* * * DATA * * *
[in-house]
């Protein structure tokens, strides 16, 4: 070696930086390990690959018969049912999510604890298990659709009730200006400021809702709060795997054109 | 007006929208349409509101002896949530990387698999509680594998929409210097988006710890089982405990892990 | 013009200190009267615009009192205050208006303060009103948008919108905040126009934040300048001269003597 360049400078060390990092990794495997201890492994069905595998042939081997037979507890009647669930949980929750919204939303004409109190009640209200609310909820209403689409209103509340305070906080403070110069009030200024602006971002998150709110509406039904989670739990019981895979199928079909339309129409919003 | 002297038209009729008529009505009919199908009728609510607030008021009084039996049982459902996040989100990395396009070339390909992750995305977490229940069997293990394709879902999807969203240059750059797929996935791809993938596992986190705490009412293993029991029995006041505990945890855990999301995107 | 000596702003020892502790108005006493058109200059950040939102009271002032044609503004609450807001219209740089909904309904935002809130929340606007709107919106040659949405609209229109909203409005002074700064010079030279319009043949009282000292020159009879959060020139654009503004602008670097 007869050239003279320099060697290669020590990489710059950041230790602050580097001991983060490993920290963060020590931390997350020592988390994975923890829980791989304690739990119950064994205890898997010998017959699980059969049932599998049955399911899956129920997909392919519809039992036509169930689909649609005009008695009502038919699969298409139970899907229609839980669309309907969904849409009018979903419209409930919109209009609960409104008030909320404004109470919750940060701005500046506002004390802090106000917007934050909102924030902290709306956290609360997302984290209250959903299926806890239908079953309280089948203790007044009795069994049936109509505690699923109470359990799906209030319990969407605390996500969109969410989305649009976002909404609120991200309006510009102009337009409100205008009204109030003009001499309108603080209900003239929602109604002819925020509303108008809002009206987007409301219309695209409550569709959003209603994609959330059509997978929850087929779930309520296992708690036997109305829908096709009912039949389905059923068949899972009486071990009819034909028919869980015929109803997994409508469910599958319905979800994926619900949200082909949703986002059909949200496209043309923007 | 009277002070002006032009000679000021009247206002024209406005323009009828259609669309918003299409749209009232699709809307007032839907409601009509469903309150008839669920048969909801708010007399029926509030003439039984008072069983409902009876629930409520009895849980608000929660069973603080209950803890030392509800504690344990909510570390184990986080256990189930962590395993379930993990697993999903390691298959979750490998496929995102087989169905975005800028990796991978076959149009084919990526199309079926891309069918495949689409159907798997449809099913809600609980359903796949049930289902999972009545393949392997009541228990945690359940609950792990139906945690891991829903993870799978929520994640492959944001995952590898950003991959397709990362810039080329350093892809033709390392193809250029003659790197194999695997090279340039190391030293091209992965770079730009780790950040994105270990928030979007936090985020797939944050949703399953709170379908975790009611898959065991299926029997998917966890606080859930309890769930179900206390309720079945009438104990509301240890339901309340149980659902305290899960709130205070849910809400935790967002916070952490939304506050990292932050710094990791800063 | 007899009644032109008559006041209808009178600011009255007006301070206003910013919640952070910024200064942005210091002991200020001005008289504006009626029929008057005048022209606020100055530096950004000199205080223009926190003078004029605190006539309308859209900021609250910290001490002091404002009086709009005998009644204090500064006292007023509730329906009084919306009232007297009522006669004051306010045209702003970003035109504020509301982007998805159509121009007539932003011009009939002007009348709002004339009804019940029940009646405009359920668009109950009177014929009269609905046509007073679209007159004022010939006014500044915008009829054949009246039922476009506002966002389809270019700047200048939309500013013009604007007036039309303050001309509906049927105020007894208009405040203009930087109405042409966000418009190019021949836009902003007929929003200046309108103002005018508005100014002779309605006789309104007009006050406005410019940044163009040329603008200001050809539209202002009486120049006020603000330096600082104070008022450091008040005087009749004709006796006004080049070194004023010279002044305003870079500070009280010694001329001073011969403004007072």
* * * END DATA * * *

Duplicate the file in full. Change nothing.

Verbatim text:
[in-house]
């Protein structure tokens, strides 16, 4: 070696930086390990690959018969049912999510604890298990659709009730200006400021809702709060795997054109 | 007006929208349409509101002896949530990387698999509680594998929409210097988006710890089982405990892990 | 013009200190009267615009009192205050208006303060009103948008919108905040126009934040300048001269003597 360049400078060390990092990794495997201890492994069905595998042939081997037979507890009647669930949980929750919204939303004409109190009640209200609310909820209403689409209103509340305070906080403070110069009030200024602006971002998150709110509406039904989670739990019981895979199928079909339309129409919003 | 002297038209009729008529009505009919199908009728609510607030008021009084039996049982459902996040989100990395396009070339390909992750995305977490229940069997293990394709879902999807969203240059750059797929996935791809993938596992986190705490009412293993029991029995006041505990945890855990999301995107 | 000596702003020892502790108005006493058109200059950040939102009271002032044609503004609450807001219209740089909904309904935002809130929340606007709107919106040659949405609209229109909203409005002074700064010079030279319009043949009282000292020159009879959060020139654009503004602008670097 007869050239003279320099060697290669020590990489710059950041230790602050580097001991983060490993920290963060020590931390997350020592988390994975923890829980791989304690739990119950064994205890898997010998017959699980059969049932599998049955399911899956129920997909392919519809039992036509169930689909649609005009008695009502038919699969298409139970899907229609839980669309309907969904849409009018979903419209409930919109209009609960409104008030909320404004109470919750940060701005500046506002004390802090106000917007934050909102924030902290709306956290609360997302984290209250959903299926806890239908079953309280089948203790007044009795069994049936109509505690699923109470359990799906209030319990969407605390996500969109969410989305649009976002909404609120991200309006510009102009337009409100205008009204109030003009001499309108603080209900003239929602109604002819925020509303108008809002009206987007409301219309695209409550569709959003209603994609959330059509997978929850087929779930309520296992708690036997109305829908096709009912039949389905059923068949899972009486071990009819034909028919869980015929109803997994409508469910599958319905979800994926619900949200082909949703986002059909949200496209043309923007 | 009277002070002006032009000679000021009247206002024209406005323009009828259609669309918003299409749209009232699709809307007032839907409601009509469903309150008839669920048969909801708010007399029926509030003439039984008072069983409902009876629930409520009895849980608000929660069973603080209950803890030392509800504690344990909510570390184990986080256990189930962590395993379930993990697993999903390691298959979750490998496929995102087989169905975005800028990796991978076959149009084919990526199309079926891309069918495949689409159907798997449809099913809600609980359903796949049930289902999972009545393949392997009541228990945690359940609950792990139906945690891991829903993870799978929520994640492959944001995952590898950003991959397709990362810039080329350093892809033709390392193809250029003659790197194999695997090279340039190391030293091209992965770079730009780790950040994105270990928030979007936090985020797939944050949703399953709170379908975790009611898959065991299926029997998917966890606080859930309890769930179900206390309720079945009438104990509301240890339901309340149980659902305290899960709130205070849910809400935790967002916070952490939304506050990292932050710094990791800063 | 007899009644032109008559006041209808009178600011009255007006301070206003910013919640952070910024200064942005210091002991200020001005008289504006009626029929008057005048022209606020100055530096950004000199205080223009926190003078004029605190006539309308859209900021609250910290001490002091404002009086709009005998009644204090500064006292007023509730329906009084919306009232007297009522006669004051306010045209702003970003035109504020509301982007998805159509121009007539932003011009009939002007009348709002004339009804019940029940009646405009359920668009109950009177014929009269609905046509007073679209007159004022010939006014500044915008009829054949009246039922476009506002966002389809270019700047200048939309500013013009604007007036039309303050001309509906049927105020007894208009405040203009930087109405042409966000418009190019021949836009902003007929929003200046309108103002005018508005100014002779309605006789309104007009006050406005410019940044163009040329603008200001050809539209202002009486120049006020603000330096600082104070008022450091008040005087009749004709006796006004080049070194004023010279002044305003870079500070009280010694001329001073011969403004007072």